The Real D-Rose

By Connor Pignatello

When someone asks you who “D-Rose” is, make sure you tell them everything. Tell them about the little kid who loved to hoop, and would do anything to secure his dream to be a professional basketball player. Tell them about the teenager, who, on a longshot, returned home to play his favorite game in the middle of his favorite city. Tell them about the young man who experienced success so early in his career that the NBA Players Association had to make the “Derrick Rose Rule” so that the Bulls could give him the money he deserved. Tell them about the man who fought hard to regain his past form, even though his body betrayed him. Tell them about the grizzled vet, who took a veteran minimum salary just seven years after winning MVP.
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Tell them this: Derrick Rose was one of the best young talents the world has ever seen. He was highly recruited out of high school, and played for Memphis for one year in 2008. That year, Memphis was the runner-up in the NCAA tournament and Rose was their star. However, his time in Memphis did not come without scandal. He was accused of having someone take his SAT for him and the basketball program was levied with strong penalties, including the nullification of all their wins from that magical year.

Then, Rose headed to the NBA, where his hometown Chicago Bulls won the first overall pick, despite having just a 1.7% chance to win it. The Bulls selected Rose, and he immediately impressed everyone in the NBA. In 2008-09, Rose won Rookie of the Year. Each of the next three years, Rose was selected as an All-Star, including places in the starting lineup in 2011 and 2012. In 2011, he became the youngest MVP in league history at just 22 years old, leading the Bulls to the best record in the NBA. Things were only looking up for the young star.

But then, tragedy struck. In the final minutes of a first round playoff game against the 76ers in 2012, Rose went up for a layup and came down hard, holding his left knee. It was discovered that he had torn his ACL, meaning he would miss the rest of the playoffs and spend all of the next season rehabilitating his injured knee. In 2013-14, Rose made his long-awaited return, but tore his meniscus in his right knee less than a month into the season. The next season, he tore the meniscus in his right knee again, and missed 20 games. But the Bulls still marched on to the playoffs, and in a vintage “D-Rose” moment, Rose electrified the Chicago crowd with a buzzer-beating three pointer against the Cavaliers.

Some thought D-Rose was back to his world-dominating ways, but alas, he was not. In 2015-16, Rose was not himself, and because of his poor play as well as Chicago’s new star Jimmy Butler, Rose found himself unwanted and unused. The locker room was toxic and the Bulls were struggling. But there were new possibilities for Rose.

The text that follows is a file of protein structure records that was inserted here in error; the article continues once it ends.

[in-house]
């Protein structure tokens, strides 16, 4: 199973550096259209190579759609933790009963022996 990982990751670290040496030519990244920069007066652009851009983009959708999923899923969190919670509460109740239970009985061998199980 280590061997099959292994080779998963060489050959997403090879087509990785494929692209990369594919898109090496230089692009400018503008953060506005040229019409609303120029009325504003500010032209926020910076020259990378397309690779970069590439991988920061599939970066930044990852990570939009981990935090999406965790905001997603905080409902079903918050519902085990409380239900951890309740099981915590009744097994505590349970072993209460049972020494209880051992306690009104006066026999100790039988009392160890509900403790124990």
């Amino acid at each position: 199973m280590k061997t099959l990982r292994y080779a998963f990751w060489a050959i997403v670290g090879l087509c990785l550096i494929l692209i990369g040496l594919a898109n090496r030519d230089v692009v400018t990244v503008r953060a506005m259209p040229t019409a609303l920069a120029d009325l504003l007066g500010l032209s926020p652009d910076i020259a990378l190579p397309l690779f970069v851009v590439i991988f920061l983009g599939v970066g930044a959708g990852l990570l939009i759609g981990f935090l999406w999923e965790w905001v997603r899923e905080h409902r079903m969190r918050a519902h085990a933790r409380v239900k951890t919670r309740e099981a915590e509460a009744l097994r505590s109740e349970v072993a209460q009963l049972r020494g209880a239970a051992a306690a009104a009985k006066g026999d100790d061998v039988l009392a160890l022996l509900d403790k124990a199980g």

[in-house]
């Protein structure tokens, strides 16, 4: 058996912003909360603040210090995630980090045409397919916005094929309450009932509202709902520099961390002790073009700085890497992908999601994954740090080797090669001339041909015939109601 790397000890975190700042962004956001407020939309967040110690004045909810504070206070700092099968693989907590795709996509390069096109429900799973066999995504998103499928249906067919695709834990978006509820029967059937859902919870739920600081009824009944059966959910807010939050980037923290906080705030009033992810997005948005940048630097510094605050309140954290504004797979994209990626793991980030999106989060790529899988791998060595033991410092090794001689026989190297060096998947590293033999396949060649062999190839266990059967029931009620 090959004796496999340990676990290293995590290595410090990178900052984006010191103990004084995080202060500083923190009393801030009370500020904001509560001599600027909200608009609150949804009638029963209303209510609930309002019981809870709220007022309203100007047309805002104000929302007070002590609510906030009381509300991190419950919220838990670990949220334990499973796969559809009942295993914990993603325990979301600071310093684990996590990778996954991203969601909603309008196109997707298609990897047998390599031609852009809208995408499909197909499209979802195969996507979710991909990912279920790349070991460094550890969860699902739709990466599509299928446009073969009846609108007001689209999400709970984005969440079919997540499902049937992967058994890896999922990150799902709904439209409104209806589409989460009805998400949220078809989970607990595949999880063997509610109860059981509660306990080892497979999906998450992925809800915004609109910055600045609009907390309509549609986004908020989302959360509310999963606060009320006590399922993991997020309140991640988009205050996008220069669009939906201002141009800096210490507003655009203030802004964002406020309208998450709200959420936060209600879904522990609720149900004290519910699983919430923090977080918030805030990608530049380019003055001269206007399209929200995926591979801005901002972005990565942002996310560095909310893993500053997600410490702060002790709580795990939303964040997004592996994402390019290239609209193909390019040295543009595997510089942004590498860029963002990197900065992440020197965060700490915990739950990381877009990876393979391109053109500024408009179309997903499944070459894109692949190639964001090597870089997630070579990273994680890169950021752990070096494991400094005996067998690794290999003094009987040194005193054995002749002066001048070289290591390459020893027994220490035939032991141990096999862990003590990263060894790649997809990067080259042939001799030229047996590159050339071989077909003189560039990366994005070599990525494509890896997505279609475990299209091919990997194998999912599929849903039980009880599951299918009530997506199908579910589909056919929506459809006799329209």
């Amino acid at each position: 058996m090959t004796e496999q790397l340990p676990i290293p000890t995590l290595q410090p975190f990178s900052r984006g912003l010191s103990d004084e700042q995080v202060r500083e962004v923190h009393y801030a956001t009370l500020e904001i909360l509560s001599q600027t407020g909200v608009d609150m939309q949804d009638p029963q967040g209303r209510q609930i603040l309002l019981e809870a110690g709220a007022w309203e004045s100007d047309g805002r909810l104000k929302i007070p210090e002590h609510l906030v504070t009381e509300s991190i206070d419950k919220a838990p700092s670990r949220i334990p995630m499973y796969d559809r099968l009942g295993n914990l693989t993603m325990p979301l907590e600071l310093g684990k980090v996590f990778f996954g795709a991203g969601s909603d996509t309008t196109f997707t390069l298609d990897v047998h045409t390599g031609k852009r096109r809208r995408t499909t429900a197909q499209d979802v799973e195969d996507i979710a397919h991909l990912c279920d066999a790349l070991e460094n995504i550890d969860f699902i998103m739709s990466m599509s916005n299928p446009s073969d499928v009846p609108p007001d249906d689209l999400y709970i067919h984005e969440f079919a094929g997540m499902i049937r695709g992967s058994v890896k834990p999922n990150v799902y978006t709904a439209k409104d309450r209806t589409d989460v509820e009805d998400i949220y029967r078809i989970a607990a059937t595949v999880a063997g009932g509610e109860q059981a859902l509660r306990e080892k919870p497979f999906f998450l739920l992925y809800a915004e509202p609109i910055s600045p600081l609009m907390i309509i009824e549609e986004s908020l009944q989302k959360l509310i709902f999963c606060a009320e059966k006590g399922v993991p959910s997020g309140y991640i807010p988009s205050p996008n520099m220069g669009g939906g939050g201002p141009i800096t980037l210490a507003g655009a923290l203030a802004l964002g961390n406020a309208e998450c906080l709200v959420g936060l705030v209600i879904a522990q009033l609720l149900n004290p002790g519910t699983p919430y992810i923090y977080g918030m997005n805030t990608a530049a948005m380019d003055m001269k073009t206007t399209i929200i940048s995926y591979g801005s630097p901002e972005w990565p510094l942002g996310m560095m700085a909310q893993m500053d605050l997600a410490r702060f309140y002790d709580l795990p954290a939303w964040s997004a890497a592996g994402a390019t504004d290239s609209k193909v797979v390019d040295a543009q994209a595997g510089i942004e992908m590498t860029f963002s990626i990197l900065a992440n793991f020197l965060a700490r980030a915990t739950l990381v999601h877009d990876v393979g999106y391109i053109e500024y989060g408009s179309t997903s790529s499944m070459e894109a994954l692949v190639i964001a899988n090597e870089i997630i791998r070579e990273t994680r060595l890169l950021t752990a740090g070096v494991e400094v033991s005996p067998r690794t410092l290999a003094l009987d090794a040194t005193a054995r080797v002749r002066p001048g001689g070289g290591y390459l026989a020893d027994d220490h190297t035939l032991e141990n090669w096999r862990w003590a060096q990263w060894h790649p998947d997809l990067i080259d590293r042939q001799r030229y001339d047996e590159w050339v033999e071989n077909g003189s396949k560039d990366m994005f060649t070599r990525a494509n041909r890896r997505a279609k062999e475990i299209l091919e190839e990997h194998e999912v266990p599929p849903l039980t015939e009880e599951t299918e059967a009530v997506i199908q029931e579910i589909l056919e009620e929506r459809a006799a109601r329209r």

In the summer of 2016, Rose was traded to the Knicks in a blockbuster deal. He would play for the Knicks for just one season, but would miss the final two weeks of the campaign due to a torn meniscus in his right knee. This past summer, Rose was a free agent, but the veteran had already undergone four knee surgeries in nine years and attracted little attention on the open market. Rose signed with the Cavaliers, but for just 1 year and $3.1 million, a far cry from the $21.3 million he made in 2016. Rose, a superstar from the past, ruined by injury and decline, is now relegated to the Cavs bench, in the rare moments that he is healthy. He was a true icon in his younger days. Now he is a sad reminder of what injuries can do to someone.

That is the story of Derrick Rose, a fallen hero from years past. He is no longer Chicago’s savior, but rather, a sixth man on a contending team. So, when someone asks you “Who is D-Rose?” make sure you tell them the whole story, and nothing less.

Bulls Picture Credit: By Keith Allison from Owings Mills, USA (Derrick Rose) [CC BY-SA 2.0 (https://creativecommons.org/licenses/by-sa/2.0)], via Wikimedia Commons

Author: Connor

I’m a high school student who really enjoys writing about sports. I write about baseball, football, basketball, and soccer. Sports writing is incredibly fun for me and it’s what I want to do later in my life.
P.S: I announce each of my articles on twitter and facebook (@tfcpblog for both) and post my articles on SB Nation and Fangraphs as well as this site.

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